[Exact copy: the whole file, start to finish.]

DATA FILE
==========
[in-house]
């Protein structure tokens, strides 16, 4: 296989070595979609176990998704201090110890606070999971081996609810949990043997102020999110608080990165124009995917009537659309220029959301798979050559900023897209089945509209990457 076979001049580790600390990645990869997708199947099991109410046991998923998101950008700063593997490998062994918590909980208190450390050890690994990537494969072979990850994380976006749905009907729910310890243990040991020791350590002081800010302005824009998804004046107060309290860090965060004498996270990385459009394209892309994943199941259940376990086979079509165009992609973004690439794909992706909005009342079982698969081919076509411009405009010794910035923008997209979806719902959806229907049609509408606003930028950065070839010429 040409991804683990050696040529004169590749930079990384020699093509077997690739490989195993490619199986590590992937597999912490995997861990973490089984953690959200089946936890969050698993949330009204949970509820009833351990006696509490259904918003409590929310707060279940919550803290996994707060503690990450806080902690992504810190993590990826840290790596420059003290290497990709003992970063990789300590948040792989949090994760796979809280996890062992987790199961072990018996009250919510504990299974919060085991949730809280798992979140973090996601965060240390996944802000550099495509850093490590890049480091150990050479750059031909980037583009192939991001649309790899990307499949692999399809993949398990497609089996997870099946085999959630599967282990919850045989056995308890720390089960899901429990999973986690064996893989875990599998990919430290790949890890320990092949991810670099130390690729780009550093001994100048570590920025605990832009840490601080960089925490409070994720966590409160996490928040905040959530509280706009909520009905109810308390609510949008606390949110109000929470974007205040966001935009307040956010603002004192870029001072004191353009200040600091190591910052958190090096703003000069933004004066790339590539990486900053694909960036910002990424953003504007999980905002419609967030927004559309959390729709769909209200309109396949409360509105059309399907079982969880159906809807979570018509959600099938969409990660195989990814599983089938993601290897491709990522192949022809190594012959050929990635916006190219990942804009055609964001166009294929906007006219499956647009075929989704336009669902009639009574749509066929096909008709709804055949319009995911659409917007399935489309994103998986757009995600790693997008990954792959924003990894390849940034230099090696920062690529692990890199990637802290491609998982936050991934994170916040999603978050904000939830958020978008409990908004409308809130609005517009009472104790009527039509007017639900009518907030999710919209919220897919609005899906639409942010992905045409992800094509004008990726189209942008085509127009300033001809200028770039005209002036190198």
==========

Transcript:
[in-house]
């Protein structure tokens, strides 16, 4: 296989070595979609176990998704201090110890606070999971081996609810949990043997102020999110608080990165124009995917009537659309220029959301798979050559900023897209089945509209990457 076979001049580790600390990645990869997708199947099991109410046991998923998101950008700063593997490998062994918590909980208190450390050890690994990537494969072979990850994380976006749905009907729910310890243990040991020791350590002081800010302005824009998804004046107060309290860090965060004498996270990385459009394209892309994943199941259940376990086979079509165009992609973004690439794909992706909005009342079982698969081919076509411009405009010794910035923008997209979806719902959806229907049609509408606003930028950065070839010429 040409991804683990050696040529004169590749930079990384020699093509077997690739490989195993490619199986590590992937597999912490995997861990973490089984953690959200089946936890969050698993949330009204949970509820009833351990006696509490259904918003409590929310707060279940919550803290996994707060503690990450806080902690992504810190993590990826840290790596420059003290290497990709003992970063990789300590948040792989949090994760796979809280996890062992987790199961072990018996009250919510504990299974919060085991949730809280798992979140973090996601965060240390996944802000550099495509850093490590890049480091150990050479750059031909980037583009192939991001649309790899990307499949692999399809993949398990497609089996997870099946085999959630599967282990919850045989056995308890720390089960899901429990999973986690064996893989875990599998990919430290790949890890320990092949991810670099130390690729780009550093001994100048570590920025605990832009840490601080960089925490409070994720966590409160996490928040905040959530509280706009909520009905109810308390609510949008606390949110109000929470974007205040966001935009307040956010603002004192870029001072004191353009200040600091190591910052958190090096703003000069933004004066790339590539990486900053694909960036910002990424953003504007999980905002419609967030927004559309959390729709769909209200309109396949409360509105059309399907079982969880159906809807979570018509959600099938969409990660195989990814599983089938993601290897491709990522192949022809190594012959050929990635916006190219990942804009055609964001166009294929906007006219499956647009075929989704336009669902009639009574749509066929096909008709709804055949319009995911659409917007399935489309994103998986757009995600790693997008990954792959924003990894390849940034230099090696920062690529692990890199990637802290491609998982936050991934994170916040999603978050904000939830958020978008409990908004409308809130609005517009009472104790009527039509007017639900009518907030999710919209919220897919609005899906639409942010992905045409992800094509004008990726189209942008085509127009300033001809200028770039005209002036190198």